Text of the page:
Monday, January 11, 2010
Egypt - Begin and Sadat
I have yet to see the pyramids in Egypt, even though I once lived in the Middle East.
It was complicated. My parents and I lived in Israel in the 1970s and you couldn’t exactly get a direct flight from Tel Aviv to Cairo. The fact that we had Israeli visas stamped in our passports and a home address in Israel made it difficult. In any case, we didn’t go into Egypt and I still long for the day to see the ancient relics left by the pharaohs.
That’s not to say we didn’t witness history between Israel and Egypt. While we were living in Israel something historic happened: Begin, the Israeli Prime Minister and Anwar Sadat, the Egyptian president, agreed to meet. The American Embassy in Tel Aviv was heavily involved with Sadat’s visit. There were many U.S. congressmen in town for the meeting and my mother and her friend, Tracy, volunteered to take two Congressmen’s wives shopping (this was before my mother joined the foreign service and was still married to my father).
I’m not sure how it happened exactly, but my mother and Tracy somehow ended up at the Prime Minister’s office. They walked through lines of TV cameras and newsmen and into a briefing room with the American Ambassador and U.S. Congressmen. Then Begin came into the room and said, “I have news for you. Sadat is coming here on Saturday.” Everyone stood and clapped. Then Begin gave them an impassioned plea for Israel. My mother was in awe. She was seeing history in the making and was right in the center of it.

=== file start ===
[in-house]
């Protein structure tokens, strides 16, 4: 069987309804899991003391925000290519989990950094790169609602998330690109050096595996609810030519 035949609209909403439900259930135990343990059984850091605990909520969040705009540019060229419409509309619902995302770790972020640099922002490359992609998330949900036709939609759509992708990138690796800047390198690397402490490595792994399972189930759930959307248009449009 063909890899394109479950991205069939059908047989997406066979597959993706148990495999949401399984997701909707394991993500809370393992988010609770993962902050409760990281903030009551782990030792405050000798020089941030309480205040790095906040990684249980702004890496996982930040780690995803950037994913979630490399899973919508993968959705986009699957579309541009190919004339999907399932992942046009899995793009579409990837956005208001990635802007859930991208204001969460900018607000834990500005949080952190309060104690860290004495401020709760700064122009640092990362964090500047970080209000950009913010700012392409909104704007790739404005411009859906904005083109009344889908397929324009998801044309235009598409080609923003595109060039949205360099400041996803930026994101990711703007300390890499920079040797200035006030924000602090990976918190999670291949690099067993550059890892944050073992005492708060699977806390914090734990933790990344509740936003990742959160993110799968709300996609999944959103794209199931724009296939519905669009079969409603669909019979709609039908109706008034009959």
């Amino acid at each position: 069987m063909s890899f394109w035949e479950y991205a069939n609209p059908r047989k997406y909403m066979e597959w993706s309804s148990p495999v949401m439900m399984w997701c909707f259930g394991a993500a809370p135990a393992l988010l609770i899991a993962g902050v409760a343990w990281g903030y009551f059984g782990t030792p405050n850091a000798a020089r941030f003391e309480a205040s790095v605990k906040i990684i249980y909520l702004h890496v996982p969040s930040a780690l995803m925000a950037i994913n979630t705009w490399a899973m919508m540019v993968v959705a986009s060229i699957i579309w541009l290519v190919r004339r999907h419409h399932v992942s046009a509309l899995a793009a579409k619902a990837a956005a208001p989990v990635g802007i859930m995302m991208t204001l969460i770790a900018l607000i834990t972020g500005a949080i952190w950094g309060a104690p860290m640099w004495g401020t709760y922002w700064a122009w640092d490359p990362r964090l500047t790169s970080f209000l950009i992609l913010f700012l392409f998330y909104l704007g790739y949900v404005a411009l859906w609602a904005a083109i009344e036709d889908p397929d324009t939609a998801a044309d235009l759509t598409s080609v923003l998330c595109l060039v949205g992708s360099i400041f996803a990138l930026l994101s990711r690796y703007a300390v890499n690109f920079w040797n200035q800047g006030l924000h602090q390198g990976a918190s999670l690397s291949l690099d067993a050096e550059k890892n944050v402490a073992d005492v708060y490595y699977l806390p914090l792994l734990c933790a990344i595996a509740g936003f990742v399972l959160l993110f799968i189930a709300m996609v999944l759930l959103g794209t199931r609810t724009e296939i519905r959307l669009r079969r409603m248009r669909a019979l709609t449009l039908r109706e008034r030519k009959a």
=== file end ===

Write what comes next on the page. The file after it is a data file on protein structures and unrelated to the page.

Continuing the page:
It’s hard to believe that its been over thirty years since Sadat landed at Ben-Gurion Airport near Tel Aviv opening peace talks between Israel and the Arab world. In the speech he gave at the Knesset in Jerusalem he said:
I come to you today on solid ground, to shape a new life, to establish peace. We all, on this land, the land of God; we all, Muslims, Christians and Jews, worship God and no one but God. God’s teachings and commandments are love, sincerity, purity and peace.
Two years later, in March 1979, Israel and Egypt signed a comprehensive peace agreement.
For my Eat Planet project we ate falafel, hummus and pita bread, a very typical Egyptian meal. It was something I had in Israel quiet frequently. You can buy falafel mix at most grocery stores but I bought our falafel sandwiches, hummus and pita at a Middle Eastern restaurant and brought it home to eat. In Egypt, McDonald’s has their version of a falafel sandwich, they call it the McFalafel.
John and Julia aren’t fond of falafel, but I like it. It reminds me of my childhood days in Israel, and it’s a healthy vegetarian meal. The kids, however, do love hummus and pita.
Someday I hope to see the pyramids and, though it may sound sort of ridiculous, peace in the Middle East.